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Seattle, WA
14 Posts

Profile of magicshowprod

I have read and/or collecting every good magic book that I have come across. But, strangely enough, that does not include the Tarbell Course in Magic. And so I thought I would stop by and ask those of you who own or have read the course a question or two.

I know, this is probably blasphemous, so please forgive me for asking, but is the course still relevant to today's magician. I realize magic and the many phases of magic are an ancient art and it seems like changes are few and far between (though the new "electrical" magic is pretty exciting)but I was wondering how much knowledge could be gleaned from this set now days.

Now mind you, I have been doing magic since the early 70's and I learn more each and every day. And I hope to keep on learning until the day I'm asked to sit down my sponge balls and take that big escalator up into the clouds (And if it's an elevator lets hope it's the up arrow that is lit), so I am always ready for more knowledge. But this set can be expensive. So, in short, is this still a great course in magic or a wonderful piece of magic history that is fascinating to own (or both)?

Thanks so much for your thoughts on this!

Don Schockow
Magic Show Productions
Don Schockow
Magic Show Productions
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Loyal user
Portland, Oregon
286 Posts

Profile of ekins
Hi Don,

I remembered your question being asked before and did a search and found several topics with similar questions. Here are four, but there are probably several others too.

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Inner circle
1362 Posts

Profile of Anatole
I checked Brian's links to see if I could find what I thought was a message I had posted about The Tarbell Course in Magic and couldn't find one. So here goes...

Legend has it that "there is nothing new under the sun." But if that were true, the world would be a pretty boring place.

The history of art is replete with classic themes that are constantly reborn with a little imagination. Certain themes (e.g. "Madonna and Child"; scenes from mythology; sunrises amd sunsets; lighthouses; etc etc etc) lend themselves to constant reinterpretation/reimagination.

When one evolves from a magician who does a trick exactly the way it is taught in a book or in the instructions that come with an off-the-shelf trick into a magician who gives the trick a personal stamp, the trick becomes something special and personal. The Tarbell Course can be a starting point for the individual's own imagination.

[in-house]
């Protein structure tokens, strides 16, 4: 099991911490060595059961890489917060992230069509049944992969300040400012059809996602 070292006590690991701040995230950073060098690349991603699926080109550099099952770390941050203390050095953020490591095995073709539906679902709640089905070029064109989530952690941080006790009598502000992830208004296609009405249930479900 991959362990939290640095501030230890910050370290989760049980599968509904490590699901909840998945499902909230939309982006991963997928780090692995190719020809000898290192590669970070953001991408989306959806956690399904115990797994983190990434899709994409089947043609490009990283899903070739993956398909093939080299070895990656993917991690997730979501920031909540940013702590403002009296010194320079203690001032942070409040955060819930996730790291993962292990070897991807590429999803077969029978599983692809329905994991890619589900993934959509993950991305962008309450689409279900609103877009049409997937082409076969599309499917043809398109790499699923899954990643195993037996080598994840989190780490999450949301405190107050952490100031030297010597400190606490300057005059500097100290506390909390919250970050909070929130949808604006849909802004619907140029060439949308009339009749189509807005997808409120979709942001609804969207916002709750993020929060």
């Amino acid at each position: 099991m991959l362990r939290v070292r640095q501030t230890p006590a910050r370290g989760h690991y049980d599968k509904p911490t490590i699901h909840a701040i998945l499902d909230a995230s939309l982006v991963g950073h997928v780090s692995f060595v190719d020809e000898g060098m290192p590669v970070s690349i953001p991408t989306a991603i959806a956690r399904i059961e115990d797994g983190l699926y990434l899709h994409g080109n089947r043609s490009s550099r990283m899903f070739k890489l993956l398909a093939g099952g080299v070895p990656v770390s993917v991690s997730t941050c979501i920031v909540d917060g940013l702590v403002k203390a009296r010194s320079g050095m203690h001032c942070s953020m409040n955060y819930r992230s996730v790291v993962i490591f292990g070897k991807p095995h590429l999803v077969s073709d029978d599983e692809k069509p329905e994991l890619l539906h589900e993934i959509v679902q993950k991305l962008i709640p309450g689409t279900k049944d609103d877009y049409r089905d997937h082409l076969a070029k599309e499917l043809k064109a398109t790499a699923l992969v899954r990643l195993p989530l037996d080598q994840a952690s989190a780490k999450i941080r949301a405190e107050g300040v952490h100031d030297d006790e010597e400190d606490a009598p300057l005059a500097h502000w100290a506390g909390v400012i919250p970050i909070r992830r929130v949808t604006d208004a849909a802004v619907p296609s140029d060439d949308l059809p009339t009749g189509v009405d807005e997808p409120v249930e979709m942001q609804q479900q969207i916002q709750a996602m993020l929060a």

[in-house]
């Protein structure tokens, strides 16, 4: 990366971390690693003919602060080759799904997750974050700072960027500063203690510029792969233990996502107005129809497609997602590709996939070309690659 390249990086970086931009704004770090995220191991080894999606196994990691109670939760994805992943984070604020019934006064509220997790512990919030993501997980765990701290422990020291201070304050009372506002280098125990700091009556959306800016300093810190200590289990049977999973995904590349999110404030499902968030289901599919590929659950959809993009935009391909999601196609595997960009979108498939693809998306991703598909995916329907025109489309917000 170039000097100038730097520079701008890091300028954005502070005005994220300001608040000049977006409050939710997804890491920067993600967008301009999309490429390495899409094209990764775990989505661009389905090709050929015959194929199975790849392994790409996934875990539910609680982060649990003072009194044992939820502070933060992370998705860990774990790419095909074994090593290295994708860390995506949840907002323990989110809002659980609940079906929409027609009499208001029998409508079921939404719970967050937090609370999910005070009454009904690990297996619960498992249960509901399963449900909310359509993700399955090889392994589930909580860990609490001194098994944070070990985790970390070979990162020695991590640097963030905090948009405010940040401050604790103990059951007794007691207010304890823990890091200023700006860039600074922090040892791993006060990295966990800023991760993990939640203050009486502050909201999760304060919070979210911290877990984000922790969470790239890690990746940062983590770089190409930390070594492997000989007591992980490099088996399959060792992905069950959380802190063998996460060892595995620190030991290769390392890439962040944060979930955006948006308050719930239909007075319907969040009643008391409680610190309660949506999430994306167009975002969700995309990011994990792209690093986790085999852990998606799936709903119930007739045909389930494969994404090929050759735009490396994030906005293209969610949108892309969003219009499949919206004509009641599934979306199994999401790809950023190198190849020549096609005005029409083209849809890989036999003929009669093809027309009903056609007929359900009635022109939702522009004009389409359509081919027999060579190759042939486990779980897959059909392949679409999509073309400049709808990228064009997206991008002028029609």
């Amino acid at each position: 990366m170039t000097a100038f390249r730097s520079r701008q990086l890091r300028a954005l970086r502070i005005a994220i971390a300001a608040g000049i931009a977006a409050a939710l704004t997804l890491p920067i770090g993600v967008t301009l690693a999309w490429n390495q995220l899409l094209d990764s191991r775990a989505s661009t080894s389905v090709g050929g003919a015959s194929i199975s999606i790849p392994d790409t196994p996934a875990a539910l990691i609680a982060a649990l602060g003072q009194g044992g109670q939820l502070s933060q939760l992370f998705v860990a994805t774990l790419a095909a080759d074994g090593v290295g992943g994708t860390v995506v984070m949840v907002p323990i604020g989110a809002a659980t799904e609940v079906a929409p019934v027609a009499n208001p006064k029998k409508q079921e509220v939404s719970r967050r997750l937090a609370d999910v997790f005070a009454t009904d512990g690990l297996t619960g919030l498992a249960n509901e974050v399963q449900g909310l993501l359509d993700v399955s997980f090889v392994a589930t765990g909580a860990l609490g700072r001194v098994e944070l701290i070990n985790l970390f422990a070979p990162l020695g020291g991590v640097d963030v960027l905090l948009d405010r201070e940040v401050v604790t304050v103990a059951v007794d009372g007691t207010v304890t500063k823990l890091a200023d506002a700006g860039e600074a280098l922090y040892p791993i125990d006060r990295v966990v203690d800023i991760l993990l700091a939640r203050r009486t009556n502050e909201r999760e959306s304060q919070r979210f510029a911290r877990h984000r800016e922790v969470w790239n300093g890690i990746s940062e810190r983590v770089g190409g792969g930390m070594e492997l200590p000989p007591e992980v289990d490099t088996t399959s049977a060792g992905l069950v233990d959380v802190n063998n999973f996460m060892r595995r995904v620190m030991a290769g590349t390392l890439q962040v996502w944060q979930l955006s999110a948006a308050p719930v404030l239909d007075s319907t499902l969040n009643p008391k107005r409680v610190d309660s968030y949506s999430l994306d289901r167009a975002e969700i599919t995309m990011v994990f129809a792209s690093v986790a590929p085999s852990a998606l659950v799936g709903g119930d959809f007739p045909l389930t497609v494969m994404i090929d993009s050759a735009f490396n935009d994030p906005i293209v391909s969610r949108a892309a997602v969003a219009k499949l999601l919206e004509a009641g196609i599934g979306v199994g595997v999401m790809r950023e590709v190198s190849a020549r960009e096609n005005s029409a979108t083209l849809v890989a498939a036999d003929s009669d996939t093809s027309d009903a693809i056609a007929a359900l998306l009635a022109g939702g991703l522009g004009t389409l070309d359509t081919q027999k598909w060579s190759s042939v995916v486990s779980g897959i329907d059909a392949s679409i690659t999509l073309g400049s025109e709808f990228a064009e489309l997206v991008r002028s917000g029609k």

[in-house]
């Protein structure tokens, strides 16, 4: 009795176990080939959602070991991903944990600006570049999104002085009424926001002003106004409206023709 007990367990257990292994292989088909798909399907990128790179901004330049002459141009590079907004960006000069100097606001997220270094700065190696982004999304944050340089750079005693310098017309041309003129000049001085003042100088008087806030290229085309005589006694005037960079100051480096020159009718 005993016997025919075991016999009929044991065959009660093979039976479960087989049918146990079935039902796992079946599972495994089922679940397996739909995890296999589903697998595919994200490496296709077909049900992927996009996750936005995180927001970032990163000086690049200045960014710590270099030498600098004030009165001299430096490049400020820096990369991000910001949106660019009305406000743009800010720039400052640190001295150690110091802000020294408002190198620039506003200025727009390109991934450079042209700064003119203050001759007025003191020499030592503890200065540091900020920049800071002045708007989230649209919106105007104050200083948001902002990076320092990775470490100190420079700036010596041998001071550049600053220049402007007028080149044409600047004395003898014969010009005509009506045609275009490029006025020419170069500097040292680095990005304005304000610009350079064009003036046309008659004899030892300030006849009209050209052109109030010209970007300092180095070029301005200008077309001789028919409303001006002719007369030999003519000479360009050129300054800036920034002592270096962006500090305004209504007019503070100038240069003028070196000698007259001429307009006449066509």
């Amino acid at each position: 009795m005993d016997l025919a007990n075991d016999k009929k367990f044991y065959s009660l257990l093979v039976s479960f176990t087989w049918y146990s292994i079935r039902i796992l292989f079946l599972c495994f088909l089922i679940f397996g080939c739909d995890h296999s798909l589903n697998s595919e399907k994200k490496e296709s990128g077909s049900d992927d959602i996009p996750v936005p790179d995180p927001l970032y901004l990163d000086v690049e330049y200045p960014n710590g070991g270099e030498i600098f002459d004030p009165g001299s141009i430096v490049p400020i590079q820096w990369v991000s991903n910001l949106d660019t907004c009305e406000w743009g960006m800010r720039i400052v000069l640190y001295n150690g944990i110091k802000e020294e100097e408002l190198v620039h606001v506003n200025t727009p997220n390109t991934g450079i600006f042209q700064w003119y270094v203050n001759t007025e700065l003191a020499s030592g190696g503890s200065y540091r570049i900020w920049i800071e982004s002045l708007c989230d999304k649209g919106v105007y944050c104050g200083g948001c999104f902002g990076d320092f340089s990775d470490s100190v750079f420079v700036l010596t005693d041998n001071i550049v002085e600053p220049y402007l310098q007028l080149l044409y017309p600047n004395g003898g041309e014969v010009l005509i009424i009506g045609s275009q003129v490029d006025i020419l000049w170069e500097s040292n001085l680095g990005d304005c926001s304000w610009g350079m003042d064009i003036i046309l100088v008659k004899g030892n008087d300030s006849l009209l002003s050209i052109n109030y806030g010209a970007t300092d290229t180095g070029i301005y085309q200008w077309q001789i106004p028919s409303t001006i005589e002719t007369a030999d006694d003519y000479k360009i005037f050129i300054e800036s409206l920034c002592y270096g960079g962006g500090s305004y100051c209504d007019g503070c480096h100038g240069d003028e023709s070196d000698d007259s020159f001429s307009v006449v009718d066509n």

Take a look at the opening effect of my card flourishes act here:

The effect in that video of a deck rising out of a card box is Lou Tannen's "Pack Full of Pep" from Volume 2 of _The Tarbell Course in Magic_. In the video, I use it for a silent manipulation act. But I have also used it as the opening effect in a close-up talk act. I tweaked the making of the card box slightly, but essentially it is the trick as described by Tarbell. When I do "Pack Full of Pep" in a close-up act, I ask a spectator to point at the card case and _then_ the deck rises out of the box, thereby giving the effect a minimal but still somewhat original and intriguing aspect of "audience participation"--like giving someone the magic wand to tap a cup in the Cups and Balls to make a ball appear under it.

The Tarbell Course also has stand-alone moves that can be incorporated into routines from other sources. Volume 4, for instance, has Tommy Dowd's "Spinning Ring Unlink" which is prresented as a move that is intended to be incorporated into a more standard, classic routine. Audley Walsh's Long Distance Spinner in the same volume is described as a flourish, but I use it as part of a routine where I shuffle the four aces into the deck and then make the aces fly out of the deck one by one.

I think of The Tarbell Course as an encyclopedia. I would guess that 90% of the articles in an encyclopedia have no relevance to anything one would want one for. But it is still a valuable resource to have that can spark the imagination and lead you to investigate a topic in more depth, prompting you to go to a library or bookstore to find more information. And sometimes a subject that you never thought you would be interested in becomes a new passion serendipitously just by chancing upon it while casually turning the pages of a volume you took off the shelf out of curiosity--or boredom.

----- Amado "Sonny" Narvaez
----- Sonny Narvaez
Dick Oslund
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Inner circle
3725 Posts

Profile of Dick Oslund
I said recently in "a" thread, that "half of my act" (quite possible more than half!) came from Doc's course. When I was starting out, as a teen, the tricks was pretty much "out of the box".

With performing experience, they slowly became (at least in MY mind) fine, funny, entertaining, parts of my show.

I honestly don't know how I could have succeeded without them. Yes, read, no, study, Tarbell. Ignore the ARCHAIC patter, but, absorb the PRINCIPLES.
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